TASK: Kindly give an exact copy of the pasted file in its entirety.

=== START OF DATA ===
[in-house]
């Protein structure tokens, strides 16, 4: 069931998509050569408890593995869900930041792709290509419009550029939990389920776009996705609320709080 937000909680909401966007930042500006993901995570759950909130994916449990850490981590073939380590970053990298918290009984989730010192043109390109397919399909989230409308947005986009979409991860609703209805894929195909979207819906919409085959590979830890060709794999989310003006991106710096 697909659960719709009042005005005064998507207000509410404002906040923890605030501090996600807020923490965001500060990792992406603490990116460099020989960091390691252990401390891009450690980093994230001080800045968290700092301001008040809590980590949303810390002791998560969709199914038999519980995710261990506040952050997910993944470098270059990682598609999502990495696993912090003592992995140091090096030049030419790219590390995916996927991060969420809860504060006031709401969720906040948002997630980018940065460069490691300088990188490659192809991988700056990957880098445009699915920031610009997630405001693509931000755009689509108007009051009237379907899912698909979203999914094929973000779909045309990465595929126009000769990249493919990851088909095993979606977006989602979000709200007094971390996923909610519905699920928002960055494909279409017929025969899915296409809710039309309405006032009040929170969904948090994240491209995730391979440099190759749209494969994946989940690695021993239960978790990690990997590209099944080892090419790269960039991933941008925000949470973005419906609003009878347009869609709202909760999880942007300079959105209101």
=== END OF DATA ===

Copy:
[in-house]
């Protein structure tokens, strides 16, 4: 069931998509050569408890593995869900930041792709290509419009550029939990389920776009996705609320709080 937000909680909401966007930042500006993901995570759950909130994916449990850490981590073939380590970053990298918290009984989730010192043109390109397919399909989230409308947005986009979409991860609703209805894929195909979207819906919409085959590979830890060709794999989310003006991106710096 697909659960719709009042005005005064998507207000509410404002906040923890605030501090996600807020923490965001500060990792992406603490990116460099020989960091390691252990401390891009450690980093994230001080800045968290700092301001008040809590980590949303810390002791998560969709199914038999519980995710261990506040952050997910993944470098270059990682598609999502990495696993912090003592992995140091090096030049030419790219590390995916996927991060969420809860504060006031709401969720906040948002997630980018940065460069490691300088990188490659192809991988700056990957880098445009699915920031610009997630405001693509931000755009689509108007009051009237379907899912698909979203999914094929973000779909045309990465595929126009000769990249493919990851088909095993979606977006989602979000709200007094971390996923909610519905699920928002960055494909279409017929025969899915296409809710039309309405006032009040929170969904948090994240491209995730391979440099190759749209494969994946989940690695021993239960978790990690990997590209099944080892090419790269960039991933941008925000949470973005419906609003009878347009869609709202909760999880942007300079959105209101």